See also: LIBERTY OF THE PRESS by Senator Edward D. Baker 1811-1861

BENEFITS OF THE REPUBLICAN EXPERIMENT IN AMERICA by Thomas G. Alvord 1810- 1897

bald_eagle_head_and_american_flag1The ideas of the American Republicanism of the Founding Fathers of the United States of America in the History of the World is essentially brand new. Never before in the history of mankind, nor in any other place on the globe has a government been founded on the principles of a government of the people, by the people been attempted. We are unique among nations and among civilizations in the history of mankind. When you hear politicians talk about the “failed policies of the past” they cannot be talking about the policies and principles on which these United States of America were founded. Since they cannot be talking about the policies and principles of our Founders then they must be talking about those that have so apparently failed in our present history.

See more about the failed policies of the past:
The Failure of Marxism and Socialism
Obama’s Nazi Youth Campaign Slogan “Forward”
The Doctrine of Fascism, Fascism Defined by Benito Mussolini

Thomas_Gold_Alvord_IThe United States of America Jubilee An Oration By Hon. Thomas G. Alvord. Delivered At The Centennial Celebration, Syracuse, New York, July 4th 1876.

People Of The City Of Syracuse And County Of Onondaga.— We in common with every portion of our wide extended Union, have come together to recognize with suitable observance and commemoration the solemn act which one hundred years ago, gave form, shape and solidity to our government by declaring us a nation independent, self-reliant and free.

In the performance of this duty we might relate the political history of the unwise legislation, the oppressive execution of tyrannical laws, the coercive power of irresponsible government which compelled our fathers first to passive, next to armed resistance, and finally culminated in a severance of our political dependence on the mother country, and gave to us that Declaration of Independence whose one hundreth anniversary we have met to honor. We might rehearse the names and virtues of the patriots of the revolution in the forum and in the field, the courage, endurance and trials of those who participated in that protracted and bloody controversy which ended in making our Declaration of Independence a perfect deed, indefeasible, guaranteeing forever to those worthy to enjoy it, the rich inheritance of a free government. We might portray the battle fields of the past, brightening the dark gloom of defeat with the view of unflinching courage, indomitable endurance and an undying determination to struggle ever for success, and we might paint victory as it perched on the banner of our fathers with that halo of glory which time has not dimmed, neither will history forget the undying results of which, which in the final triumph (as we use them) may and we trust will endure for the benefit of all mankind, until the last trump shall summons the inhabitants of earth to another world, and this habitation of ours shall pass away forever. We might content ourselves with a plain and simple historical relation of all the events which clustered around, mingled with and made up the panorama of our revolutionary struggle, the intelligence of our people alive to all the minutiae of event, individuality and result of that memorable period, would lend a glow, kindle an ardor and inspire a joy palpable and demonstrative, making bare recital radiant, with all the fire of enthusiasm celebrating with mental and physical rejoicings, the dry record alone.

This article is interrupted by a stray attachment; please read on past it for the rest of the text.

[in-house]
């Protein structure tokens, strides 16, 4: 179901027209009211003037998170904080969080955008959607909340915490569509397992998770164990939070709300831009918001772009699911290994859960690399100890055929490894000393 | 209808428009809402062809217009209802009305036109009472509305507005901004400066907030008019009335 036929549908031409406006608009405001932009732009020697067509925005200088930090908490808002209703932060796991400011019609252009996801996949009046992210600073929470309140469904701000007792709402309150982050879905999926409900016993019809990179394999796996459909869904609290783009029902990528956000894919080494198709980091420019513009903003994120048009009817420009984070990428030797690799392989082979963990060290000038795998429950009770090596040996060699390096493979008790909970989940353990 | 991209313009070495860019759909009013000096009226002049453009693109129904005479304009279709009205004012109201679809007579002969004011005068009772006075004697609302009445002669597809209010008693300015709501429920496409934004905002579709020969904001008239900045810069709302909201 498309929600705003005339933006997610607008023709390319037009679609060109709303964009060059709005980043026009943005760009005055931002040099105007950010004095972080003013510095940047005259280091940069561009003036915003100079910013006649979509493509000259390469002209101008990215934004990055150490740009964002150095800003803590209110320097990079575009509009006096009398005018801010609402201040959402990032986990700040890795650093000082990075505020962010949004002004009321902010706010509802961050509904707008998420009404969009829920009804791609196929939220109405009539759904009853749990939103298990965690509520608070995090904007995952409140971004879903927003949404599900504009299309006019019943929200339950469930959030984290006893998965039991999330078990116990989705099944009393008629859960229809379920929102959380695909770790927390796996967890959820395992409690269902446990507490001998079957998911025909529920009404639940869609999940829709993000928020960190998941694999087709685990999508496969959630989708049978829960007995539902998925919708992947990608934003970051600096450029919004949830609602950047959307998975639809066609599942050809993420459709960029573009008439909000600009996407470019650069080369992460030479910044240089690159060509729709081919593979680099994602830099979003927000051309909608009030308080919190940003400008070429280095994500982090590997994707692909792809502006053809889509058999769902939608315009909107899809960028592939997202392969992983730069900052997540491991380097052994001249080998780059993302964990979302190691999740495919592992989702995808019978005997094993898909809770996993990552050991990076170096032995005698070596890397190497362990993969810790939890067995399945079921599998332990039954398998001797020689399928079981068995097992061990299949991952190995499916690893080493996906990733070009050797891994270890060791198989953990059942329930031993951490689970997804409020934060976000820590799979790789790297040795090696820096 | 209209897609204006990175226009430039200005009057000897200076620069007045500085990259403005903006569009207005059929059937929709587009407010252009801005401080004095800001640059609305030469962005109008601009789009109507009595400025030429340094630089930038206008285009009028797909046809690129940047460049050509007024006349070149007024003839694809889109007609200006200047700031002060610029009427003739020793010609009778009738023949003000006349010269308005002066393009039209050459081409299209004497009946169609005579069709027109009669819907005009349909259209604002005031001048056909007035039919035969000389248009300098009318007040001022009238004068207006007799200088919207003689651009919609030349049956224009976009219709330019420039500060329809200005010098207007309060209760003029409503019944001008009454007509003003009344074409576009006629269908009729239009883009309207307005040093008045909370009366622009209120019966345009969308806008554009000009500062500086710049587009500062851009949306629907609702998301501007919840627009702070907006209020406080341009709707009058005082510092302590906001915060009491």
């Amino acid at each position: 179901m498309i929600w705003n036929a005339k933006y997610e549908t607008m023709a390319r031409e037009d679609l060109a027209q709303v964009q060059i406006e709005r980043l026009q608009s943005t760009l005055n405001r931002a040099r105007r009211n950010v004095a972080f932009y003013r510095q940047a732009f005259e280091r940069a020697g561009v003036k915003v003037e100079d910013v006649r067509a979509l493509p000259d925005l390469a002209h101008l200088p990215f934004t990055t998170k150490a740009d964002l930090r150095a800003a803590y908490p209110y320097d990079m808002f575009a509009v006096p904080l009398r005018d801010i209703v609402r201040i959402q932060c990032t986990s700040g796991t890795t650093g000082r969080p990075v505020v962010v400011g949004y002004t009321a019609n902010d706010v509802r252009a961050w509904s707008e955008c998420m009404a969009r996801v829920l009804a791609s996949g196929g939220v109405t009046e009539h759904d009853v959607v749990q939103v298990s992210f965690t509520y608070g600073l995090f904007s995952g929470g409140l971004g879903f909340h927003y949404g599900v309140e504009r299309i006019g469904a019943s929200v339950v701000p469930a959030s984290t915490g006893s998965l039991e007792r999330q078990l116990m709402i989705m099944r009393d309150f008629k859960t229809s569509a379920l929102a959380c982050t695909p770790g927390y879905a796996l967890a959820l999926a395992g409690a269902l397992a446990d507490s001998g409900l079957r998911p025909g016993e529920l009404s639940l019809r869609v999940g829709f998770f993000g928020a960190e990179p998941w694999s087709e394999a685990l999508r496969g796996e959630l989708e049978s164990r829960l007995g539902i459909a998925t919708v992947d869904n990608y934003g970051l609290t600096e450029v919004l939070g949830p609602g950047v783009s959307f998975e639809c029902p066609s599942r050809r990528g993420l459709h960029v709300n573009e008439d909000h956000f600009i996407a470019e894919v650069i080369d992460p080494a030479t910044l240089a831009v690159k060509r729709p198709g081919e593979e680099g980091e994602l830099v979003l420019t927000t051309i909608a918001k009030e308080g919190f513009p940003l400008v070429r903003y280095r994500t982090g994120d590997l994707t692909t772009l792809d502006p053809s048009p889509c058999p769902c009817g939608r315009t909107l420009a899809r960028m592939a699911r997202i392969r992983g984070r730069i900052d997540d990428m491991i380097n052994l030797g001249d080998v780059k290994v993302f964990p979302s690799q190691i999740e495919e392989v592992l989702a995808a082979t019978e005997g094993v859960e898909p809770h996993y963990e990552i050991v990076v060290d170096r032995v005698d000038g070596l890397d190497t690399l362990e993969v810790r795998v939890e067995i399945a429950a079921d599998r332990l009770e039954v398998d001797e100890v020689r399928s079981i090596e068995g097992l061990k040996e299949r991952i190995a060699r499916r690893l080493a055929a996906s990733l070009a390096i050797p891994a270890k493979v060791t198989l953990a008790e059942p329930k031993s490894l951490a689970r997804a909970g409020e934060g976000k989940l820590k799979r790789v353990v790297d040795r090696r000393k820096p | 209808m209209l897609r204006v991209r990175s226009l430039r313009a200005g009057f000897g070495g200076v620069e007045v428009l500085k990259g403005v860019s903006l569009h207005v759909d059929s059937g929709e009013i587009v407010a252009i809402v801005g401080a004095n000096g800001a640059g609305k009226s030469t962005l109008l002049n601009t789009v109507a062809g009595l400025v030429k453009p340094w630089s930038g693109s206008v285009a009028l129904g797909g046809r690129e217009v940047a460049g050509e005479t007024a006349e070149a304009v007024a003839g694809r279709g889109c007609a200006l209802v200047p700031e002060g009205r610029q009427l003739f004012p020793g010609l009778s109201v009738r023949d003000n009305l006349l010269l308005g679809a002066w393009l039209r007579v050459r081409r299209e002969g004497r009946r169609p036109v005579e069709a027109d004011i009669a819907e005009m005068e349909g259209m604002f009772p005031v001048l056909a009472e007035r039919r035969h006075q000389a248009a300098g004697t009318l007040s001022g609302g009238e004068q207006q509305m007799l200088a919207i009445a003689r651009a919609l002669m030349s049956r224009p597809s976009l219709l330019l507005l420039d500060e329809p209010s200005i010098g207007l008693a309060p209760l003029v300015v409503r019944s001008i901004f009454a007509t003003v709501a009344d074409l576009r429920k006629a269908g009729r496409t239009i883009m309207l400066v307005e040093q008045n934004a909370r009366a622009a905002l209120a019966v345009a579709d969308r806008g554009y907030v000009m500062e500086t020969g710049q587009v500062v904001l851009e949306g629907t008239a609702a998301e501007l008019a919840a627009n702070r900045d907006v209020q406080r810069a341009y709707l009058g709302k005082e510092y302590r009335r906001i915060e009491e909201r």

One of the marked features of this year is to be a full historical record of each town, city and county of the Union, embracing the geographical, municipal and personal history of each; of course more prominently relating of its earlier history, its marked and distinguished men and women—its pre-eminence or prominence in any direction of art, science, intellectual advantages or natural specialty; all these locally preserved in appropriate depositories, are to be duplicated and gathered in one mass at the seat of the general government to be an illuminated column upon which will be inscribed, “the one hundredth mile of our nation’s progress in the race of peoples toward the ultimate goal of humanity.”

The duty of performing our portion of that work has also been imposed upon me, but with the consent and approbation of your Committee, I have deemed best to postpone to another period the historical recital contemplated, and you must be content with my wearying you with an oration rather than history on the present occasion.